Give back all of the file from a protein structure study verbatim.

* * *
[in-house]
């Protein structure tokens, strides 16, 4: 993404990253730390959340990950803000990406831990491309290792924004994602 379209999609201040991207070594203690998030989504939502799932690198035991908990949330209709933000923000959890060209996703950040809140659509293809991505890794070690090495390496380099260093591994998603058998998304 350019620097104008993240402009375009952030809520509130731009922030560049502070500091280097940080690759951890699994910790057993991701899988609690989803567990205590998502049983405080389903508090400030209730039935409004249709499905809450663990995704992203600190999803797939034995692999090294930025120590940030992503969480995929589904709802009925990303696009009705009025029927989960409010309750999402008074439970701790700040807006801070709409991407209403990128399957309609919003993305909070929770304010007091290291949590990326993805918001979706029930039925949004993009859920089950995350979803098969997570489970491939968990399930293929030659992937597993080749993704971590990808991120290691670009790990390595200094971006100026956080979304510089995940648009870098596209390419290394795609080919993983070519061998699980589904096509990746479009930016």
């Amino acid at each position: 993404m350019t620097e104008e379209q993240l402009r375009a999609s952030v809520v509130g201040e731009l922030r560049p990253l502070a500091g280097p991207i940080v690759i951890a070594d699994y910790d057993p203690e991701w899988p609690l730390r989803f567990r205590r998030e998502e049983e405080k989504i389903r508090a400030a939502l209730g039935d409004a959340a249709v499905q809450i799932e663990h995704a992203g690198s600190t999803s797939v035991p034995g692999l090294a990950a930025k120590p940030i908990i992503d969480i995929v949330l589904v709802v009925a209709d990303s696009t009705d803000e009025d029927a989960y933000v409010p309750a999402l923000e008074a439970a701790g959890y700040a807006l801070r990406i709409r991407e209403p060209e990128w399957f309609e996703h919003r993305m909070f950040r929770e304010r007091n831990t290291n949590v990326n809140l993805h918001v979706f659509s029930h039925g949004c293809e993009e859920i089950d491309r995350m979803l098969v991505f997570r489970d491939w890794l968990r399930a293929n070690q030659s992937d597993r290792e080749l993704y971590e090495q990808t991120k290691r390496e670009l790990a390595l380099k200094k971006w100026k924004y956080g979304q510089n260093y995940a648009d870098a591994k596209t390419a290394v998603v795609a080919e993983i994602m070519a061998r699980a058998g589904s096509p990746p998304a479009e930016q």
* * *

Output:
[in-house]
């Protein structure tokens, strides 16, 4: 993404990253730390959340990950803000990406831990491309290792924004994602 379209999609201040991207070594203690998030989504939502799932690198035991908990949330209709933000923000959890060209996703950040809140659509293809991505890794070690090495390496380099260093591994998603058998998304 350019620097104008993240402009375009952030809520509130731009922030560049502070500091280097940080690759951890699994910790057993991701899988609690989803567990205590998502049983405080389903508090400030209730039935409004249709499905809450663990995704992203600190999803797939034995692999090294930025120590940030992503969480995929589904709802009925990303696009009705009025029927989960409010309750999402008074439970701790700040807006801070709409991407209403990128399957309609919003993305909070929770304010007091290291949590990326993805918001979706029930039925949004993009859920089950995350979803098969997570489970491939968990399930293929030659992937597993080749993704971590990808991120290691670009790990390595200094971006100026956080979304510089995940648009870098596209390419290394795609080919993983070519061998699980589904096509990746479009930016």
């Amino acid at each position: 993404m350019t620097e104008e379209q993240l402009r375009a999609s952030v809520v509130g201040e731009l922030r560049p990253l502070a500091g280097p991207i940080v690759i951890a070594d699994y910790d057993p203690e991701w899988p609690l730390r989803f567990r205590r998030e998502e049983e405080k989504i389903r508090a400030a939502l209730g039935d409004a959340a249709v499905q809450i799932e663990h995704a992203g690198s600190t999803s797939v035991p034995g692999l090294a990950a930025k120590p940030i908990i992503d969480i995929v949330l589904v709802v009925a209709d990303s696009t009705d803000e009025d029927a989960y933000v409010p309750a999402l923000e008074a439970a701790g959890y700040a807006l801070r990406i709409r991407e209403p060209e990128w399957f309609e996703h919003r993305m909070f950040r929770e304010r007091n831990t290291n949590v990326n809140l993805h918001v979706f659509s029930h039925g949004c293809e993009e859920i089950d491309r995350m979803l098969v991505f997570r489970d491939w890794l968990r399930a293929n070690q030659s992937d597993r290792e080749l993704y971590e090495q990808t991120k290691r390496e670009l790990a390595l380099k200094k971006w100026k924004y956080g979304q510089n260093y995940a648009d870098a591994k596209t390419a290394v998603v795609a080919e993983i994602m070519a061998r699980a058998g589904s096509p990746p998304a479009e930016q």